Harry The People's Prince
Harry The People's Prince
' These Windsors don't make great husbands'
Captain Harry Wales, formally styled His Royal Highness the Prince Henry Charles Albert David Mountbatten-Windsor, knows as well as any of his royal namesakes that the course of true love never did run smooth. At the very moment he might have expected his relationship with Cressida Bonas to move perceptibly closer to being solemnised at Westminster Abbey she slipped through his fingers - for the time being, at least.
By long-standing tradition love and marriage have been notoriously difficult for members of the Royal Family despite the exemplary union of the Queen and Prince Philip. That Harry struggled to come to terms with Cressida's independence and her reluctance to sacrifice her hard-won career was evident from the start. Add to that the media frenzy that engulfed the couple from the moment they appeared in public and the path to matrimony headed steeply uphill until the North Face of the Eiger might have seemed easier to climb.
Cressida was just five when her parents Jeffrey and the Hon. Mary-Gaye Bonas (née Curzon) divorced. Her mother took her and her siblings to live at the grand Hampshire home of Christopher Shaw, a merchant banker, whom she married in 1996. This was the very year the divorce between Harry's mother and father, Prince Charles and Princess Diana, was being finalised.
Both Harry and Cressida are from broken homes, a member of her family told this author.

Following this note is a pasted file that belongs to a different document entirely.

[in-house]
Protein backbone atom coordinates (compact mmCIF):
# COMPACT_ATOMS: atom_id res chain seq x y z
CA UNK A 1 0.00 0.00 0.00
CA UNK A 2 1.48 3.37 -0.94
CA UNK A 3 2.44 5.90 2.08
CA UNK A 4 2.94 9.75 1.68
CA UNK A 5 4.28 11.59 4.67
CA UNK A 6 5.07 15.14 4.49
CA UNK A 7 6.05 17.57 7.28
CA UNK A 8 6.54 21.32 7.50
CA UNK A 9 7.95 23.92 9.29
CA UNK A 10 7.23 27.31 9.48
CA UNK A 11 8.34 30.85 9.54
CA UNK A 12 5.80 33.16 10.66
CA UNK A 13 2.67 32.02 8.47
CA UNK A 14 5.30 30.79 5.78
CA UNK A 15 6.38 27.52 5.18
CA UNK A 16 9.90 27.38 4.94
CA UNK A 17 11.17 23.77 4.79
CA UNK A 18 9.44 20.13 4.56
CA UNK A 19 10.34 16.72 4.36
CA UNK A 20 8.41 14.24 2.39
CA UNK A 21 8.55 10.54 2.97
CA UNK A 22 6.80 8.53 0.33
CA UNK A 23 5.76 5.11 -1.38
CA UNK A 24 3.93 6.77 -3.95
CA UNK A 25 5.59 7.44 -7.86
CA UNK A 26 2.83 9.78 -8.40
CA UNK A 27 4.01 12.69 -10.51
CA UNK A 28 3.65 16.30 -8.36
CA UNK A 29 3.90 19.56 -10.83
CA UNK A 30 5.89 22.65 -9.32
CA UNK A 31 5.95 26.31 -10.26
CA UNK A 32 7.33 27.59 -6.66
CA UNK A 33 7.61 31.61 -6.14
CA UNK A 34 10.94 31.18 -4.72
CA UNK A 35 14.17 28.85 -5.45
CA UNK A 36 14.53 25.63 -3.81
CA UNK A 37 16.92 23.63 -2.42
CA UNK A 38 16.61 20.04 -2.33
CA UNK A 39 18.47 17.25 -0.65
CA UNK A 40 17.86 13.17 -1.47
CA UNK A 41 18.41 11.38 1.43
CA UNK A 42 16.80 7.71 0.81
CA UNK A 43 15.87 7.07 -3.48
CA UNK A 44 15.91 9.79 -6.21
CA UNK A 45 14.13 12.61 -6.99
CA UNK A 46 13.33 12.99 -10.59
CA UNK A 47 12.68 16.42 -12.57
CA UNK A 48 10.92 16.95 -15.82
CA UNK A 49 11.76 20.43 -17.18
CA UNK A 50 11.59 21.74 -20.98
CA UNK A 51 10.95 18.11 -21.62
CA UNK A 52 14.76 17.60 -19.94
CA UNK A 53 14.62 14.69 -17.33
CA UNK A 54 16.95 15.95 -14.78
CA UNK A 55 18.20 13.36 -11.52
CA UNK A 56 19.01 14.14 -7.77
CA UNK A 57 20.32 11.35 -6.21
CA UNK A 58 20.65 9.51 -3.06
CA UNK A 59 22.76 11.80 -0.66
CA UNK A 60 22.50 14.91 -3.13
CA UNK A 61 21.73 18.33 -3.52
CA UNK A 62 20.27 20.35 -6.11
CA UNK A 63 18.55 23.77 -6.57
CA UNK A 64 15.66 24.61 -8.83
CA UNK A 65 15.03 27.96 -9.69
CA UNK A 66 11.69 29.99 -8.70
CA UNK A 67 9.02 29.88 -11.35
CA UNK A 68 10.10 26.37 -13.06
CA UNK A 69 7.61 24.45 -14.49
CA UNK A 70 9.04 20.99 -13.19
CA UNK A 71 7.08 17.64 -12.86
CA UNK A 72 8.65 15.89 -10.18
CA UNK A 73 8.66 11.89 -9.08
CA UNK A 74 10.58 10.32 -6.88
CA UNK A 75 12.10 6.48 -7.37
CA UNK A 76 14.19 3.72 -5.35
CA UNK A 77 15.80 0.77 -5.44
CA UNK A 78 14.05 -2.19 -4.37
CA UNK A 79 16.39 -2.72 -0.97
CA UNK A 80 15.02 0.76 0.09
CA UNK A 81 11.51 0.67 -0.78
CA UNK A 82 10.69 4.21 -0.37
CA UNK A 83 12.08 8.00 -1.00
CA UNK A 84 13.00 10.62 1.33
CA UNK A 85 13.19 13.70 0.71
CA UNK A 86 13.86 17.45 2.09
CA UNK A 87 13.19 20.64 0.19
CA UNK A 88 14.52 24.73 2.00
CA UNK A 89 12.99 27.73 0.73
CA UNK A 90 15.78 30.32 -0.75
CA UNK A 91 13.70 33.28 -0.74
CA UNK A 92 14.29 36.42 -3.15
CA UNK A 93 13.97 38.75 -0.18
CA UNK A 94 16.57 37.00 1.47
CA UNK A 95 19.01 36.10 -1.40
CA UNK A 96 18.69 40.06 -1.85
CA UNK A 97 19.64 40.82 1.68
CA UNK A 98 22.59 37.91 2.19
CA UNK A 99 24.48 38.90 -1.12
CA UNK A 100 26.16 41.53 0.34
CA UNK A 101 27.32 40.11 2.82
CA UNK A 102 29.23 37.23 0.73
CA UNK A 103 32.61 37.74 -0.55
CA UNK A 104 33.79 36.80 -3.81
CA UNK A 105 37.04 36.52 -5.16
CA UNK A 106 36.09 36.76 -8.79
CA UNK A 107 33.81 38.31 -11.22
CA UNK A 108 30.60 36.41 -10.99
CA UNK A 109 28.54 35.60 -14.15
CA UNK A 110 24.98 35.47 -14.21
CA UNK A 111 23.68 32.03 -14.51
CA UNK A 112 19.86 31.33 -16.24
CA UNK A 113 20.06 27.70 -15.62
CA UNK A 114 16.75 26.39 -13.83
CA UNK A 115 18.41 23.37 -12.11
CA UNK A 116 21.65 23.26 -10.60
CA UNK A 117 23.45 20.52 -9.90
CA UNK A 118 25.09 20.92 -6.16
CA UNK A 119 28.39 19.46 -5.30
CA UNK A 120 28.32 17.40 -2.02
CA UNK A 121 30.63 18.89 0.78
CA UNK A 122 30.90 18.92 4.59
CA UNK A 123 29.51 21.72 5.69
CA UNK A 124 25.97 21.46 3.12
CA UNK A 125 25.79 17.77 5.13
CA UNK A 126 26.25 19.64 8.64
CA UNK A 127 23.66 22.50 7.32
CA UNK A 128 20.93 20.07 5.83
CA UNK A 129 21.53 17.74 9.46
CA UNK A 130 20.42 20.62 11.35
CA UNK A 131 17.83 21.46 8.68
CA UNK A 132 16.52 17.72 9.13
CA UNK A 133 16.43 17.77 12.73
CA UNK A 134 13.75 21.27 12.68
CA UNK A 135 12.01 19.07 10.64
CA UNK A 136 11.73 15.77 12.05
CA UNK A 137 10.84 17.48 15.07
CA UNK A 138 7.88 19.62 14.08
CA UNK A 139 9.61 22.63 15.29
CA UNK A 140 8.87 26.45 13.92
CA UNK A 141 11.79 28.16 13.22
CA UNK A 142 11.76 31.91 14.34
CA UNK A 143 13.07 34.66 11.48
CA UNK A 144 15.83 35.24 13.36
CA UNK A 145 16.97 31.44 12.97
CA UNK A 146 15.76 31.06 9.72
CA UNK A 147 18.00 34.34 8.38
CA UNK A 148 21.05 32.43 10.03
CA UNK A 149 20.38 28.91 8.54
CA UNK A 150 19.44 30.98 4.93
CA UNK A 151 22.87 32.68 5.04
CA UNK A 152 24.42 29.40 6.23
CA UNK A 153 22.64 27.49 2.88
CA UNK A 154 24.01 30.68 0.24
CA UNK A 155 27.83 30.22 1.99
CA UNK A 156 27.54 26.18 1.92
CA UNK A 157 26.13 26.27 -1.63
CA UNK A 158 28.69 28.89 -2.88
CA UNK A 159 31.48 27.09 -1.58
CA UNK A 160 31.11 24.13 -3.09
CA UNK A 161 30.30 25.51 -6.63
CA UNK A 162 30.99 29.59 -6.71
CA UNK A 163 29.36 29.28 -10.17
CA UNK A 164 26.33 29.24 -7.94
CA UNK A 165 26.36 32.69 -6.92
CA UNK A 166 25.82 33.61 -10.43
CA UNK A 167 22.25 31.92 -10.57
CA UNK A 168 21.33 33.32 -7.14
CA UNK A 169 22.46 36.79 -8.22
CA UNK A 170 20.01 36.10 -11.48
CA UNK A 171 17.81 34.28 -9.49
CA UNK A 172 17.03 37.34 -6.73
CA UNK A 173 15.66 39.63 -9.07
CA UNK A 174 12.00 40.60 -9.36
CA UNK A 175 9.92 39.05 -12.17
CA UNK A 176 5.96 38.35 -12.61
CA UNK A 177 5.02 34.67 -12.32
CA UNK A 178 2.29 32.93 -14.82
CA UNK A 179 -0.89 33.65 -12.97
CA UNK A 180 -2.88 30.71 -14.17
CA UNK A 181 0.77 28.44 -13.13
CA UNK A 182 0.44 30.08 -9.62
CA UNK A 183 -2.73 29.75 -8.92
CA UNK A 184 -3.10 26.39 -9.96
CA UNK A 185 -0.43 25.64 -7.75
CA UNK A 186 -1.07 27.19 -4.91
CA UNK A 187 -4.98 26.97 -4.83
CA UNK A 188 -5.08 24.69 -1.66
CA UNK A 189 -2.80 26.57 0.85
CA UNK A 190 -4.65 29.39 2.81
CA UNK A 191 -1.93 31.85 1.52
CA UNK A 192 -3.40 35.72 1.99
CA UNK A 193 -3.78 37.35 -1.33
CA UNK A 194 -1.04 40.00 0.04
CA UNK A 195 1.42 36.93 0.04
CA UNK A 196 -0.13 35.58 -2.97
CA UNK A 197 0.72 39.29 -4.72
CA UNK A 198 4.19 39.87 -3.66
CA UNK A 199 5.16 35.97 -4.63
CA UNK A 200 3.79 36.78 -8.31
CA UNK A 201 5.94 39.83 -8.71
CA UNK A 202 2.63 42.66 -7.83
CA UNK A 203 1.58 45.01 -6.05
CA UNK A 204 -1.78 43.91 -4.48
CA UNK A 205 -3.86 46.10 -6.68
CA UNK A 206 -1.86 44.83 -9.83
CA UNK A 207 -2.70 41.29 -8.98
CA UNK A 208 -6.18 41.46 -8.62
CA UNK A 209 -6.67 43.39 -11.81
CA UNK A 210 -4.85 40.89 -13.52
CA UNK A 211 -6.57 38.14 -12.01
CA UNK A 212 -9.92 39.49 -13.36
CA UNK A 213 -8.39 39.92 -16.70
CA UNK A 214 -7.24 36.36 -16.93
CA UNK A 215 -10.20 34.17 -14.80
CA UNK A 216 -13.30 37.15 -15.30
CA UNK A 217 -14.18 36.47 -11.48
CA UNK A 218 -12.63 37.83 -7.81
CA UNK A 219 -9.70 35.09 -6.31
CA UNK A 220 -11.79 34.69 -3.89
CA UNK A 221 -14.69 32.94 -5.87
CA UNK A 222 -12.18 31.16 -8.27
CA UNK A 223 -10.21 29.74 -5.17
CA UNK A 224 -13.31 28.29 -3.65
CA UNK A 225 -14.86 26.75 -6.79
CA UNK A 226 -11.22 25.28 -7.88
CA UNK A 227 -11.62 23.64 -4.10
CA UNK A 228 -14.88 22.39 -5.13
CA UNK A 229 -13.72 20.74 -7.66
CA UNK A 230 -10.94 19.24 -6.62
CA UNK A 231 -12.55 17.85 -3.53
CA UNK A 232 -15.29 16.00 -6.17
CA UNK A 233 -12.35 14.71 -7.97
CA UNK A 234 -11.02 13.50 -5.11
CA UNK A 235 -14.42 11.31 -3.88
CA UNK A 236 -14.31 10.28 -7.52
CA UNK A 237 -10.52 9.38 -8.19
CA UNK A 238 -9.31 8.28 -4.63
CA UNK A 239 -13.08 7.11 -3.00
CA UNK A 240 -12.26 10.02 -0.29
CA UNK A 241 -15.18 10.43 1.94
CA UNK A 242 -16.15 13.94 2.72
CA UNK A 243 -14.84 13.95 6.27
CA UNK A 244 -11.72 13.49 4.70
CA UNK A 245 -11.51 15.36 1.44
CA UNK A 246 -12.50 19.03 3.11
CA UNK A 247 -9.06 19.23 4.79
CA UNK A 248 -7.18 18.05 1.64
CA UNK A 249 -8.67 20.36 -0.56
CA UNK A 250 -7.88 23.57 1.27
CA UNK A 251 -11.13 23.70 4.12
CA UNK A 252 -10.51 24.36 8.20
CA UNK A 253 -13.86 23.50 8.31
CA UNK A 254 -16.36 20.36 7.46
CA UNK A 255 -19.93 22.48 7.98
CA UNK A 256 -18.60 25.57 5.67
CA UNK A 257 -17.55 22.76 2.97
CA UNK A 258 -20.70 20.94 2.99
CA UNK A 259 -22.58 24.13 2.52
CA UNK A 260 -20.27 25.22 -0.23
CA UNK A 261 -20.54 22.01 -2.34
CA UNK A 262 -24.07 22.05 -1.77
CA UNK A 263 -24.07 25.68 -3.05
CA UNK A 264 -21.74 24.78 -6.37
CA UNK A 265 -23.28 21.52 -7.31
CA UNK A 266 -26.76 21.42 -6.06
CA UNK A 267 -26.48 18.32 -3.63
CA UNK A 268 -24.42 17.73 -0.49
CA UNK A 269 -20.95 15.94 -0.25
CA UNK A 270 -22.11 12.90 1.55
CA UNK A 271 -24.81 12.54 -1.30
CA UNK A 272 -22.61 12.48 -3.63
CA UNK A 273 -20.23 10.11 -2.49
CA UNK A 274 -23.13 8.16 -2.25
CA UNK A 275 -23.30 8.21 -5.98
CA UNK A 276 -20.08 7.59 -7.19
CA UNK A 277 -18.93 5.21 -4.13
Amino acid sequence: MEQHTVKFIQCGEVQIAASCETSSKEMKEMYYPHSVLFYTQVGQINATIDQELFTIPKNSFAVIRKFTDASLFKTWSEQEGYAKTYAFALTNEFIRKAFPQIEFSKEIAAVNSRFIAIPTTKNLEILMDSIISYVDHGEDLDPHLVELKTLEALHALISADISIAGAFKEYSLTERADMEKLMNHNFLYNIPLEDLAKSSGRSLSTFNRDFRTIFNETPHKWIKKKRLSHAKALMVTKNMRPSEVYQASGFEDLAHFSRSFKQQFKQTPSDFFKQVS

As children, both were profoundly hurt by the conduct of their parents. Both are determined not to visit such suffering on children of their own. Hence we see the extreme manner in which they are, or were, as it now appears allowing their relationship to develop.
So what went wrong? Harry was still running the tape through his head as the big metal Music Gates swung open. His limousine motored up the curved driveway to the two stone lions guarding the portico of one of the most famous homes in the world: Elvis Presley's 'Graceland'. Compared with any of the Royal Family's piles, the two-storey colonial-style mansion, set among towering oaks in fourteen acres of rolling countryside at Whitehaven on the outskirts of Memphis, was a modest enough residence. But it had a history that was oddly appropriate to Prince Harry's situation. When I first met Elvis in 1965 he was with his very own princess, Priscilla Beaulieu Presley and she was even wearing a tiara! Following their breakup in 1972, 'Graceland' became a monument to his lost love (and a prison in which he drugged himself to an early death).
Harry took in the gaudy grandeur of the main rooms and would have noted among the glittering rock regalia a photograph of young Elvis proudly posing in his military uniform. For like Harry, the Army had been the making of Elvis. He had been called up as a conscript in 1958 and had spent two years in Germany with the United States Third Armoured Division. Army life had shown him the outside world, given him discipline and self-confidence, and turned him into a solid American patriot. But it's a fair bet that as he paused to pay his respect at Elvis's graveside, Prince Harry's thoughts were not on the King of Rock 'n Roll at all, but on a slim girl far away.
The summer of 2014 was a testing time for Harry. As he approached his 30th birthday on September 15, he faced a dilemma: what should he do with the next thirty years? Already regarded by many as the most popular member of the Royal Family. He is a national hero both on and off the battlefield, a credit to his late mother and a tower of strength to his grandmother, Her Majesty the Queen. Yet, Harry was in great need of a new challenge.
Just a few months earlier, having given up the job he had proved to be so good at, flying military